SPOKANE – The Washington Department of Fish & Wildlife (WDFW) will do controlled burns to restore habitat on the Oak Creek Wildlife Area in Yakima County starting as early as next week.
With cooler temperatures and higher humidity reducing wildfire danger, WDFW lifted fire restrictions on most department-managed lands on Oct. 1., allowing prescribed burns to move forward, dependent on weather conditions.
Matt Eberlein, WDFW Prescribed Fire Program Manager, says burn crews will be extremely cognizant of wildfire conditions. Fire activity will also be limited to areas with lower smoke impact to the public and communities, and take into consideration upcoming hunting seasons.
“Burning activities could continue into October but with the intent to be completed prior to the opening of modern firearm elk season,” Eberlein said.
The area to be burned is a total of 120 acres approximately 10 miles up the Oak Creek Road/drainage. Portions of the wildlife area may be closed during the controlled burns, and people may see smoke for a couple hours after the burns.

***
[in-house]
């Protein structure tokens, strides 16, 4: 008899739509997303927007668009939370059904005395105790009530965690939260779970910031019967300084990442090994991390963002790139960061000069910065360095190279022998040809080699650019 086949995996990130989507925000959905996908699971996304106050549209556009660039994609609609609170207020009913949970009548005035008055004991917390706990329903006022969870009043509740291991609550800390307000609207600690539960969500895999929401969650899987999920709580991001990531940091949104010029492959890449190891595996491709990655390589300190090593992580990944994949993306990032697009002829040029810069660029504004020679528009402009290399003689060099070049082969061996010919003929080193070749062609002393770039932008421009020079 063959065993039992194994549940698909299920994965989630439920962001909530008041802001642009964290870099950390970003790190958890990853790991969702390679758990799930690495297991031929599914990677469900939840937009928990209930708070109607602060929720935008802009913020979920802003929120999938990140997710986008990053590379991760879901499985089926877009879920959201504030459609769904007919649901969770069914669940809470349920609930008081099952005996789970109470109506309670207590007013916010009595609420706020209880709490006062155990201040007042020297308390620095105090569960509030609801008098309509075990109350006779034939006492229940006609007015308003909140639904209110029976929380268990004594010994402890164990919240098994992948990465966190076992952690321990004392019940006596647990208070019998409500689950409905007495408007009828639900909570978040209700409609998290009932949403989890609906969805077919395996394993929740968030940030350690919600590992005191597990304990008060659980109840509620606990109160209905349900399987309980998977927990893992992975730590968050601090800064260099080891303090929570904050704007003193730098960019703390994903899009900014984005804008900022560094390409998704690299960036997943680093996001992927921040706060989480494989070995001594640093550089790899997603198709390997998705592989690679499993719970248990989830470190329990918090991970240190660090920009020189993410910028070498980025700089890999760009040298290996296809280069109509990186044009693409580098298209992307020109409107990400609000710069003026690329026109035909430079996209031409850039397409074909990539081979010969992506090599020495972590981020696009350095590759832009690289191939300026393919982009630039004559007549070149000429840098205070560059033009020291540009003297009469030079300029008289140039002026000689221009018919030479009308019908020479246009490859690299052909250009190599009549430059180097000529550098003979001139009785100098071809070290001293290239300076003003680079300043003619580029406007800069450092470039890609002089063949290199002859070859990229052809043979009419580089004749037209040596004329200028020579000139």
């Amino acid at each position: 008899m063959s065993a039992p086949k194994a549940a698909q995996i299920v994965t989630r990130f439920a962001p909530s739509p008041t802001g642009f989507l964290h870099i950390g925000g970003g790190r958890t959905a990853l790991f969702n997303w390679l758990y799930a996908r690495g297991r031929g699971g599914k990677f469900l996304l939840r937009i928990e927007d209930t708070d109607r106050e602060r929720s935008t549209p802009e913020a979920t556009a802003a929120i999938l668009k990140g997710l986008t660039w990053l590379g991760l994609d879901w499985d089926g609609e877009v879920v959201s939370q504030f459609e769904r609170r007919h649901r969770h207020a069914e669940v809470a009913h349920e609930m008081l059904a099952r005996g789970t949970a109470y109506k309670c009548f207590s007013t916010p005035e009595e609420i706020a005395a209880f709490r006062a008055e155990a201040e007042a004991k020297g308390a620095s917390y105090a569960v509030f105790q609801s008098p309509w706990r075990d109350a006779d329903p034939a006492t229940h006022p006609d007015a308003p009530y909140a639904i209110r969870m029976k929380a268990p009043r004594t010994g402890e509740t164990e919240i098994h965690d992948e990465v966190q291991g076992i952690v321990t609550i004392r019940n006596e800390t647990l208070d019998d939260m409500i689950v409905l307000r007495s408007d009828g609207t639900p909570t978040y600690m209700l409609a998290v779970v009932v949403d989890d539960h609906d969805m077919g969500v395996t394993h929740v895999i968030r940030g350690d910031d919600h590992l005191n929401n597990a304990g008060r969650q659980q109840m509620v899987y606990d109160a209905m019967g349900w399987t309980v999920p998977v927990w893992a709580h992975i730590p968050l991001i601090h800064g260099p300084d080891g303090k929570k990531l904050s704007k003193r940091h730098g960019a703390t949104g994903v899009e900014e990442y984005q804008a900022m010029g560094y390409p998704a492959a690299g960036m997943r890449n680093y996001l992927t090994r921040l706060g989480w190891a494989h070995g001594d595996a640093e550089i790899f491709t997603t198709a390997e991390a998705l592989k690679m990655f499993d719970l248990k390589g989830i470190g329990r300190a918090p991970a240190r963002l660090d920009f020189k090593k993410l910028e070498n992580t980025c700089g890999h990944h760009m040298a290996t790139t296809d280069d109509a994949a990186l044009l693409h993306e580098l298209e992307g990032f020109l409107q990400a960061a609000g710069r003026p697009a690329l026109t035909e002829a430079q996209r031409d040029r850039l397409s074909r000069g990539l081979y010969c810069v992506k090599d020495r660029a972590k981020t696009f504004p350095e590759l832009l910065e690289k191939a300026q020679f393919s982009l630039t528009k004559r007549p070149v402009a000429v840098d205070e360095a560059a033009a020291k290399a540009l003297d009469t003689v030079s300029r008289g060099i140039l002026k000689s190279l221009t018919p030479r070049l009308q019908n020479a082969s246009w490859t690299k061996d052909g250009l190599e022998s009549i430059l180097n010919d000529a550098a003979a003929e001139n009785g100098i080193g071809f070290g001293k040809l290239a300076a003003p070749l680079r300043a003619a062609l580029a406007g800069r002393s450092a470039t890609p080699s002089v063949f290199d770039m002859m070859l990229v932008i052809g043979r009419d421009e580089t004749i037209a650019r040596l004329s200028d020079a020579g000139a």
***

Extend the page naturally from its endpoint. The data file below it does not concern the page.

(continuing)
WDFW uses controlled burns to reduce uncharacteristic fuels that would otherwise burn hotter than they are adapted to withstand in wildfires. Prescribed fire also destroys invasive plants, improves wildlife habitat, and rejuvenates existing foliage.
“Fire is a natural part of both forest and grassland ecology and controlled fire can be an extremely effective tool for foresters,” said Eberlein.
This proactive work is part of the state’s 20-year Forest Health strategy and is intended to support the ability of the landscape to survive and thrive when wildfires occur.
WDFW lands are generally located between higher elevation federally managed forests and lower elevation populated areas, making their fire resilience critical for community safety in addition to the integrity of the forested habitats for fish and wildlife.
Signs warning wildlife area users will be posted in burn areas. Additional burns could be announced as fall progresses, depending on conditions.
WDFW actively manages approximately 1 million acres of land and over 500 water access sites across the state to preserve natural and cultural heritage, provide access for hunting, fishing, and wildlife-related recreation, and to foster experiences and exploration for thousands of Washingtonians and visitors each year.
The Washington Department of Fish and Wildlife is the state agency tasked with preserving, protecting and perpetuating fish, wildlife, and ecosystems, while providing sustainable fishing and hunting opportunities.